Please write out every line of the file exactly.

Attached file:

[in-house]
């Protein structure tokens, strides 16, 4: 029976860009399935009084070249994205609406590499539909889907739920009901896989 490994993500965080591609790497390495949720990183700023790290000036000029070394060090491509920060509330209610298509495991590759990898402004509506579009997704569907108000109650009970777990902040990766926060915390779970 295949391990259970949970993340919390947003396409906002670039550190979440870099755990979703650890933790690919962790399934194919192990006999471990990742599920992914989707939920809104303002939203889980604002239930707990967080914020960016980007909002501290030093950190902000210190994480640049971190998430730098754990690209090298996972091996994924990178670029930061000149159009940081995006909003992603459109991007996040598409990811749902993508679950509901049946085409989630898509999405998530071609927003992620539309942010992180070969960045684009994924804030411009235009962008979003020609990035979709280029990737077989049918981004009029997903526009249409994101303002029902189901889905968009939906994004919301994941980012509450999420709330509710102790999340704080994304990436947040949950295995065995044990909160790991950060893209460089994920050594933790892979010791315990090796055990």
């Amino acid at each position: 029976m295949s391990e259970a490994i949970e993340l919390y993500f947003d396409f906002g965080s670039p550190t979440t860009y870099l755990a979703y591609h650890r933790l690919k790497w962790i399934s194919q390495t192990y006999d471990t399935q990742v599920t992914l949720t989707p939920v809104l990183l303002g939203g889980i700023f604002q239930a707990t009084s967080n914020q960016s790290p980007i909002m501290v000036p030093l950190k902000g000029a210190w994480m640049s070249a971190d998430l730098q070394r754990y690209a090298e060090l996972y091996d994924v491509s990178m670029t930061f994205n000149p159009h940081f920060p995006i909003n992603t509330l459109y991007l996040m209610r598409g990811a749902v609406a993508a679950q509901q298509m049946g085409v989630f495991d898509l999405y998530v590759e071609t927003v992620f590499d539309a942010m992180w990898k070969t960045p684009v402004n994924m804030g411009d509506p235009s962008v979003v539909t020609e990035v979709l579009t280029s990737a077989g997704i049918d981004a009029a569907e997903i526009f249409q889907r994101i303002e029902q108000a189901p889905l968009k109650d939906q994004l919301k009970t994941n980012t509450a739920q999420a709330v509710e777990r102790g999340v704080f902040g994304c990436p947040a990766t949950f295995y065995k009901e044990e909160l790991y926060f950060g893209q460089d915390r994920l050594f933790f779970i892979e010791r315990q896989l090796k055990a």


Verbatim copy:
[in-house]
């Protein structure tokens, strides 16, 4: 029976860009399935009084070249994205609406590499539909889907739920009901896989 490994993500965080591609790497390495949720990183700023790290000036000029070394060090491509920060509330209610298509495991590759990898402004509506579009997704569907108000109650009970777990902040990766926060915390779970 295949391990259970949970993340919390947003396409906002670039550190979440870099755990979703650890933790690919962790399934194919192990006999471990990742599920992914989707939920809104303002939203889980604002239930707990967080914020960016980007909002501290030093950190902000210190994480640049971190998430730098754990690209090298996972091996994924990178670029930061000149159009940081995006909003992603459109991007996040598409990811749902993508679950509901049946085409989630898509999405998530071609927003992620539309942010992180070969960045684009994924804030411009235009962008979003020609990035979709280029990737077989049918981004009029997903526009249409994101303002029902189901889905968009939906994004919301994941980012509450999420709330509710102790999340704080994304990436947040949950295995065995044990909160790991950060893209460089994920050594933790892979010791315990090796055990």
């Amino acid at each position: 029976m295949s391990e259970a490994i949970e993340l919390y993500f947003d396409f906002g965080s670039p550190t979440t860009y870099l755990a979703y591609h650890r933790l690919k790497w962790i399934s194919q390495t192990y006999d471990t399935q990742v599920t992914l949720t989707p939920v809104l990183l303002g939203g889980i700023f604002q239930a707990t009084s967080n914020q960016s790290p980007i909002m501290v000036p030093l950190k902000g000029a210190w994480m640049s070249a971190d998430l730098q070394r754990y690209a090298e060090l996972y091996d994924v491509s990178m670029t930061f994205n000149p159009h940081f920060p995006i909003n992603t509330l459109y991007l996040m209610r598409g990811a749902v609406a993508a679950q509901q298509m049946g085409v989630f495991d898509l999405y998530v590759e071609t927003v992620f590499d539309a942010m992180w990898k070969t960045p684009v402004n994924m804030g411009d509506p235009s962008v979003v539909t020609e990035v979709l579009t280029s990737a077989g997704i049918d981004a009029a569907e997903i526009f249409q889907r994101i303002e029902q108000a189901p889905l968009k109650d939906q994004l919301k009970t994941n980012t509450a739920q999420a709330v509710e777990r102790g999340v704080f902040g994304c990436p947040a990766t949950f295995y065995k009901e044990e909160l790991y926060f950060g893209q460089d915390r994920l050594f933790f779970i892979e010791r315990q896989l090796k055990a």